CalPERS Approves 6% Premium Hike
The California Public Employees' Retirement System, the nation's second-largest purchaser of health insurance after the federal government, yesterday approved contracts for 2002 with eight HMOs that call for a 6% increase in premiums and a "significan[t]" rise in copayments for prescription drugs and doctor visits, the Sacramento Bee reports (Rapaport, Sacramento Bee, 4/19). The move has led many analysts to suggest that U.S. employers and workers "can expect dramatic increases" in the cost of medical benefits in the next few years, because Calpers has traditionally "se[t]the pace for employers across the country," the Los Angeles Times reports. Under the new plan, which takes effect Jan. 1, doctor visits will require a $10 copay, and prescription drug copays will range from $5 to $45. Currently, copayments for doctors' visits and all prescription drugs are $5. The total package amounts to $1.76 billion, up from $1.65 billion this year. Premiums for CalPERS Medicare HMOs will rise 16.5%, with the same copay rates as in the traditional HMOs. CalPERS premiums increased 9.2% and 9.7% over the past two years, with no increase in co-payments. The contract approvals come after CalPERS in February rejected all 11 bids it received from HMOs, saying that they sought premium increases that CalPERS considered too high.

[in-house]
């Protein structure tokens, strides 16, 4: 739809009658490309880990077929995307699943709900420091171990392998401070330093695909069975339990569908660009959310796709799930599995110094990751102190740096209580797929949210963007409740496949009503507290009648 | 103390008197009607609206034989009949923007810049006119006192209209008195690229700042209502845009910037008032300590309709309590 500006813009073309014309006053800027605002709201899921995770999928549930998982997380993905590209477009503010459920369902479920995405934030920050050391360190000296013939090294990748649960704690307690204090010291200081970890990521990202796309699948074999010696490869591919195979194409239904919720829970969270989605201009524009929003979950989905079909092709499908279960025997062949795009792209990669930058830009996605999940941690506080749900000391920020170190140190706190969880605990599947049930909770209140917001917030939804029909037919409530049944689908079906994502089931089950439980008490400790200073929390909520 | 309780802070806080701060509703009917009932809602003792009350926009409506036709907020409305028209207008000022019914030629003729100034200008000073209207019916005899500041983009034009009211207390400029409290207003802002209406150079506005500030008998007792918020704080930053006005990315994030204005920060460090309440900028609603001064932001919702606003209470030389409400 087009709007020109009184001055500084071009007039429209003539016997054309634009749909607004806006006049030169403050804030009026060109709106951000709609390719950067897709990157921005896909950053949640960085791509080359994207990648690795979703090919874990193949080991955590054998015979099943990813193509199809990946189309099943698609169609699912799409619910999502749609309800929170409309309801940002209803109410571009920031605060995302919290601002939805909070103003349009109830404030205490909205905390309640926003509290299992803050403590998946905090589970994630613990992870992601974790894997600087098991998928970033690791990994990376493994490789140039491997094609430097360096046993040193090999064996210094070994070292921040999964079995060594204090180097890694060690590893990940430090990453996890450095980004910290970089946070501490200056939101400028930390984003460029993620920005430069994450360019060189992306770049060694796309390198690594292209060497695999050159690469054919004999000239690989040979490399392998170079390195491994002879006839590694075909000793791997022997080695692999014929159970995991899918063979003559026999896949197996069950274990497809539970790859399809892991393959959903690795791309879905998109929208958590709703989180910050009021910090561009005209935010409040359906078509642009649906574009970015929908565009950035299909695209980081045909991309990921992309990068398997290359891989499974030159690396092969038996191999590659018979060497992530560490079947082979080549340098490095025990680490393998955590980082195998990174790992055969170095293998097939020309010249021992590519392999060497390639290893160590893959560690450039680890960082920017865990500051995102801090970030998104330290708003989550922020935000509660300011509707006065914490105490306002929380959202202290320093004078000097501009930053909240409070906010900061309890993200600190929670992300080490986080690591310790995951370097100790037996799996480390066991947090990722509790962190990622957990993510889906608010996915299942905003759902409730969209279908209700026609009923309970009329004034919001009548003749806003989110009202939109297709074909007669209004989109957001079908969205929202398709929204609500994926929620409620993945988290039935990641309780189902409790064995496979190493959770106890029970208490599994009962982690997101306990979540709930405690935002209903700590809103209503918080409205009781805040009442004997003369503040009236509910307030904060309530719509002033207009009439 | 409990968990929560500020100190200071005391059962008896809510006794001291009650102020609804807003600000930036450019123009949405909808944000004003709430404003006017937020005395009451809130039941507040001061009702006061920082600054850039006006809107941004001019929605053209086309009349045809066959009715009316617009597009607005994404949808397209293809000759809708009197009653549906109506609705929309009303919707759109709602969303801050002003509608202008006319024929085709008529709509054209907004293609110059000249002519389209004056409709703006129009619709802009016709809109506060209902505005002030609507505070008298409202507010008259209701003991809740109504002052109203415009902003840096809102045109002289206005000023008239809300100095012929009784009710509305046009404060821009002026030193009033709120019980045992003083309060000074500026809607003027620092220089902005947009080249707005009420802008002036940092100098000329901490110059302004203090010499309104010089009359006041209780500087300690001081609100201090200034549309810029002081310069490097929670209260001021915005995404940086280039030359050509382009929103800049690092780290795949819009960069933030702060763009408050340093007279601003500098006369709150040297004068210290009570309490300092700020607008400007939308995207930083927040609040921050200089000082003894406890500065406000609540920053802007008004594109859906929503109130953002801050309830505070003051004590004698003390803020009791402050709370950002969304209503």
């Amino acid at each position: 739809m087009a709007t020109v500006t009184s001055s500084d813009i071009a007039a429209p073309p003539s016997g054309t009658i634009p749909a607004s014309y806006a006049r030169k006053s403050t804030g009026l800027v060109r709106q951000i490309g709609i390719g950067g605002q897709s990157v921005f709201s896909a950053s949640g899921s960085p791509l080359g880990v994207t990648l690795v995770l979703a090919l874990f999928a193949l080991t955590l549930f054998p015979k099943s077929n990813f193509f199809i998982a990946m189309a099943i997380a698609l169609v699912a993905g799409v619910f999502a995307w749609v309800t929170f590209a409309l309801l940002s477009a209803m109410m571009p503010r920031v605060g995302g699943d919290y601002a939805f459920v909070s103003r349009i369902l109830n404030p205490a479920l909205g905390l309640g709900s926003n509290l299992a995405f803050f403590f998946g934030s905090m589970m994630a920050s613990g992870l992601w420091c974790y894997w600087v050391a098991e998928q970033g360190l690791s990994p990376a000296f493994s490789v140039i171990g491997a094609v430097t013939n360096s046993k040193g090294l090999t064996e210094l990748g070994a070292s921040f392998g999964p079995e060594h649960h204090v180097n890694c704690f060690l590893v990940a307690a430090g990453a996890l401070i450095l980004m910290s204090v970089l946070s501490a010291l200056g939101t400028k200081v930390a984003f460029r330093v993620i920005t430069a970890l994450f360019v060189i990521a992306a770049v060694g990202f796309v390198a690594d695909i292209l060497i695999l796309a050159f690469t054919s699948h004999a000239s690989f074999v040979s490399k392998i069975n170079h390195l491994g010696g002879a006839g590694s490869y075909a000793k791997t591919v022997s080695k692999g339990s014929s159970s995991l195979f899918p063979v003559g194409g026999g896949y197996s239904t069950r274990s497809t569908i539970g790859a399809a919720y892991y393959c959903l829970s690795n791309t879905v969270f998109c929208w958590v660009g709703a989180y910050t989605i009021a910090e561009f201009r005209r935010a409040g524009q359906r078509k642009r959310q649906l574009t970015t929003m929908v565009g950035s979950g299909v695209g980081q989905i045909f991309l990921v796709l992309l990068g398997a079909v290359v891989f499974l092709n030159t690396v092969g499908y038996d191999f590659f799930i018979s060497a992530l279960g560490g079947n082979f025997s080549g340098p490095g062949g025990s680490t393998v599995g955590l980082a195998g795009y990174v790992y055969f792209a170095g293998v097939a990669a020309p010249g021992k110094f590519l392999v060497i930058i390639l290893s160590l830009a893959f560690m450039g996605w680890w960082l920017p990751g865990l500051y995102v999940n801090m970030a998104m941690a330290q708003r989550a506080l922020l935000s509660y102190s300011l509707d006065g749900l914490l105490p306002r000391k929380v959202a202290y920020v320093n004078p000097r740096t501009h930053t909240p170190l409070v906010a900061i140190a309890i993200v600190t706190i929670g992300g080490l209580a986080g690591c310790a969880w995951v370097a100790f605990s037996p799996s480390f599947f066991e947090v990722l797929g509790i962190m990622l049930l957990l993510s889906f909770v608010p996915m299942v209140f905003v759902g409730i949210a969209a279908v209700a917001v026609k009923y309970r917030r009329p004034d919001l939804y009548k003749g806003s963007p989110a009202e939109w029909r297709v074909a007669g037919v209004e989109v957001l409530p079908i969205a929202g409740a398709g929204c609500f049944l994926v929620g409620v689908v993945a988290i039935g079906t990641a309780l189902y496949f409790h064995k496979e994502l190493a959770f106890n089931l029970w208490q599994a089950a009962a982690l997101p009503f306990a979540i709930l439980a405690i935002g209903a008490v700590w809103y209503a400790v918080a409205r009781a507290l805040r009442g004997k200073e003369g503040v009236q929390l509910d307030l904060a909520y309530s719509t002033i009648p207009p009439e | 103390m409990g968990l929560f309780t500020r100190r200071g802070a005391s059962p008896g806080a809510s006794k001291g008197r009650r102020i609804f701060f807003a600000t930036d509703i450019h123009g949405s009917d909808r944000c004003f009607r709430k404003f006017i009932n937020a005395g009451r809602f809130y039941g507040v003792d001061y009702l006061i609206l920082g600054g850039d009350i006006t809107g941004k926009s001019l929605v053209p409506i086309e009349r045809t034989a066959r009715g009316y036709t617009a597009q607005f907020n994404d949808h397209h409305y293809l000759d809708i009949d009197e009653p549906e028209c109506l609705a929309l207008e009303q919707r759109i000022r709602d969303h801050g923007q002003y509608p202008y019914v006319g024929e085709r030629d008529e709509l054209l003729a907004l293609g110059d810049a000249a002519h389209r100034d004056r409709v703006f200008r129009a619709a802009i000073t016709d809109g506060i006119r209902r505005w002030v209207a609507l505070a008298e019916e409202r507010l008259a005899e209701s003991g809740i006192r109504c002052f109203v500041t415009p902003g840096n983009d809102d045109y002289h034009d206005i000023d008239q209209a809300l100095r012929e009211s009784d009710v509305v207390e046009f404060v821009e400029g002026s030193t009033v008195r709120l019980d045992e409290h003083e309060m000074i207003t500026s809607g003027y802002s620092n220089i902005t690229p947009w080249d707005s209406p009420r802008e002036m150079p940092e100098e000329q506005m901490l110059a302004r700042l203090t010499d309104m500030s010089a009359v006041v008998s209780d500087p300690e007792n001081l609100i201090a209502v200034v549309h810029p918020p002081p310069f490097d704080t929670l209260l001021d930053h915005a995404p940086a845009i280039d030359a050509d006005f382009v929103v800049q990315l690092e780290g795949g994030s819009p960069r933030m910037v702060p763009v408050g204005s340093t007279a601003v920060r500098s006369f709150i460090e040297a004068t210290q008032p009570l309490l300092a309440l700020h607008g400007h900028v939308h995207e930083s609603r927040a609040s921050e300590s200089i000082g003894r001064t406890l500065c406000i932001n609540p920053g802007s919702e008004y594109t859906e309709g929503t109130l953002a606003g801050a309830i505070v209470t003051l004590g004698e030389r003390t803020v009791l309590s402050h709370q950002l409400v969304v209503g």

According to the Times, CalPERS' move to increase cost-sharing among employees was "inevitable," because managed care has been unable to hold down health costs and hospitals and physician groups are struggling financially. Helen Schauffler, director of the Center for Health and Public Policy Studies at UC-Berkeley, called the new plan "equitable," adding, "It is a clever way to split the burden between employer and employee." However, workers' advocates said the increase in co-payments would hurt low-income patients. Other analysts said that the move "could trigger another round of job cuts at many companies." Lee Exton, vice president of the benefits management firm Segal Co., said, "My concern is that this [premium increase] may lead to job layoffs in the long term, and that long term may only be in 12 months," adding that CalPERS' decision "is the first indication of what's out there on the horizon, and it's certainly sent up some red flags for us" (Gellene/Girion, Los Angeles Times, 4/19).This is part of the California Healthline Daily Edition, a summary of health policy coverage from major news organizations. Sign up for an email subscription.